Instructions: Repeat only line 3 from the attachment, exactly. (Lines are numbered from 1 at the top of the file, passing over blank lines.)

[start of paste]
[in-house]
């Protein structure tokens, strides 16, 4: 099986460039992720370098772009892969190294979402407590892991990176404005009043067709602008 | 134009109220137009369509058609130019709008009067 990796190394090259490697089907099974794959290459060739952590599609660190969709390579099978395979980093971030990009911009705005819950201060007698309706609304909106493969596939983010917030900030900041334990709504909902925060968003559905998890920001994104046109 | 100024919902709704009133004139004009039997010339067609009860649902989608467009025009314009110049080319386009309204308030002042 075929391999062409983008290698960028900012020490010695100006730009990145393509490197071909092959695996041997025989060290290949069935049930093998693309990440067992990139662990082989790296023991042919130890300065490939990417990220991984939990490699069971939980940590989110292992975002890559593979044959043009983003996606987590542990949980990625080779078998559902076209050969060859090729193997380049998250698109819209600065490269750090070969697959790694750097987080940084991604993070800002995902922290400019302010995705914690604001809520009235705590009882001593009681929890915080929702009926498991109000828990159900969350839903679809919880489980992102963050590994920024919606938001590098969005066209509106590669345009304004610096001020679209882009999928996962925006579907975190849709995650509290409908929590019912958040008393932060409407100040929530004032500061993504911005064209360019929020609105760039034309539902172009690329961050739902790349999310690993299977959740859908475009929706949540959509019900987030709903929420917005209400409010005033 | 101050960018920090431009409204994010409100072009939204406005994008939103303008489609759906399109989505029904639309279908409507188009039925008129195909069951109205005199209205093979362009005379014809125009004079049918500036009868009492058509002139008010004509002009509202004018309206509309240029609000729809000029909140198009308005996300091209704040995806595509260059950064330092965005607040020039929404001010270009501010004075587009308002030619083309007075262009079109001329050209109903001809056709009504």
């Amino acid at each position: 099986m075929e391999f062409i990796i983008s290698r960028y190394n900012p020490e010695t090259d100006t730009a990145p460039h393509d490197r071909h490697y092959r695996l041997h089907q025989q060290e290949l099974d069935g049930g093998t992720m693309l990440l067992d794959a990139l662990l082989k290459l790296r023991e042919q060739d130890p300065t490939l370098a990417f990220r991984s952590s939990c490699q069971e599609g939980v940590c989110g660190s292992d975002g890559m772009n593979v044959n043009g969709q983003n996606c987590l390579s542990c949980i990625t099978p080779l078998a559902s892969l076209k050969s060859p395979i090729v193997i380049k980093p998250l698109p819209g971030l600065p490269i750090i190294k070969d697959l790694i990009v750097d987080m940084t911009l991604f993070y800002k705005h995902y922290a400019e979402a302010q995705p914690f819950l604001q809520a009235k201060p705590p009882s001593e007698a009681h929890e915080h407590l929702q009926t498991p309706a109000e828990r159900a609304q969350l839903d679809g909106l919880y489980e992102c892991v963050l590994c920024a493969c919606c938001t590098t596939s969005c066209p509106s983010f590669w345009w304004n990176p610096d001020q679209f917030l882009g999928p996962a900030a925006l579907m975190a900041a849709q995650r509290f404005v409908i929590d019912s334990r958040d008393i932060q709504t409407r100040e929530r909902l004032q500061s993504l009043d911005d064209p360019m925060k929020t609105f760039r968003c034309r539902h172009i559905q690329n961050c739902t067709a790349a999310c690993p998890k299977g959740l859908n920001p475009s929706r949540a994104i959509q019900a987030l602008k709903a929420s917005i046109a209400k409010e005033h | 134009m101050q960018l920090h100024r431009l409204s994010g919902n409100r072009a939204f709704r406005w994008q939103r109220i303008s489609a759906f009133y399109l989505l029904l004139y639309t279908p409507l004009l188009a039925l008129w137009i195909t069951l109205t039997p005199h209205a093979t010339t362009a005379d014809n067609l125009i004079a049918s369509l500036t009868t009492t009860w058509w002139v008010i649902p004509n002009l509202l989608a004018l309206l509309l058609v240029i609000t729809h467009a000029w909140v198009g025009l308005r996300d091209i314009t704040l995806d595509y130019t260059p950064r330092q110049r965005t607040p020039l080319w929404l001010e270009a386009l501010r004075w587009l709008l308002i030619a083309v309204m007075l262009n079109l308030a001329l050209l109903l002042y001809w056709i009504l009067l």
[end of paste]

């Amino acid at each position: 099986m075929e391999f062409i990796i983008s290698r960028y190394n900012p020490e010695t090259d100006t730009a990145p460039h393509d490197r071909h490697y092959r695996l041997h089907q025989q060290e290949l099974d069935g049930g093998t992720m693309l990440l067992d794959a990139l662990l082989k290459l790296r023991e042919q060739d130890p300065t490939l370098a990417f990220r991984s952590s939990c490699q069971e599609g939980v940590c989110g660190s292992d975002g890559m772009n593979v044959n043009g969709q983003n996606c987590l390579s542990c949980i990625t099978p080779l078998a559902s892969l076209k050969s060859p395979i090729v193997i380049k980093p998250l698109p819209g971030l600065p490269i750090i190294k070969d697959l790694i990009v750097d987080m940084t911009l991604f993070y800002k705005h995902y922290a400019e979402a302010q995705p914690f819950l604001q809520a009235k201060p705590p009882s001593e007698a009681h929890e915080h407590l929702q009926t498991p309706a109000e828990r159900a609304q969350l839903d679809g909106l919880y489980e992102c892991v963050l590994c920024a493969c919606c938001t590098t596939s969005c066209p509106s983010f590669w345009w304004n990176p610096d001020q679209f917030l882009g999928p996962a900030a925006l579907m975190a900041a849709q995650r509290f404005v409908i929590d019912s334990r958040d008393i932060q709504t409407r100040e929530r909902l004032q500061s993504l009043d911005d064209p360019m925060k929020t609105f760039r968003c034309r539902h172009i559905q690329n961050c739902t067709a790349a999310c690993p998890k299977g959740l859908n920001p475009s929706r949540a994104i959509q019900a987030l602008k709903a929420s917005i046109a209400k409010e005033h | 134009m101050q960018l920090h100024r431009l409204s994010g919902n409100r072009a939204f709704r406005w994008q939103r109220i303008s489609a759906f009133y399109l989505l029904l004139y639309t279908p409507l004009l188009a039925l008129w137009i195909t069951l109205t039997p005199h209205a093979t010339t362009a005379d014809n067609l125009i004079a049918s369509l500036t009868t009492t009860w058509w002139v008010i649902p004509n002009l509202l989608a004018l309206l509309l058609v240029i609000t729809h467009a000029w909140v198009g025009l308005r996300d091209i314009t704040l995806d595509y130019t260059p950064r330092q110049r965005t607040p020039l080319w929404l001010e270009a386009l501010r004075w587009l709008l308002i030619a083309v309204m007075l262009n079109l308030a001329l050209l109903l002042y001809w056709i009504l009067l």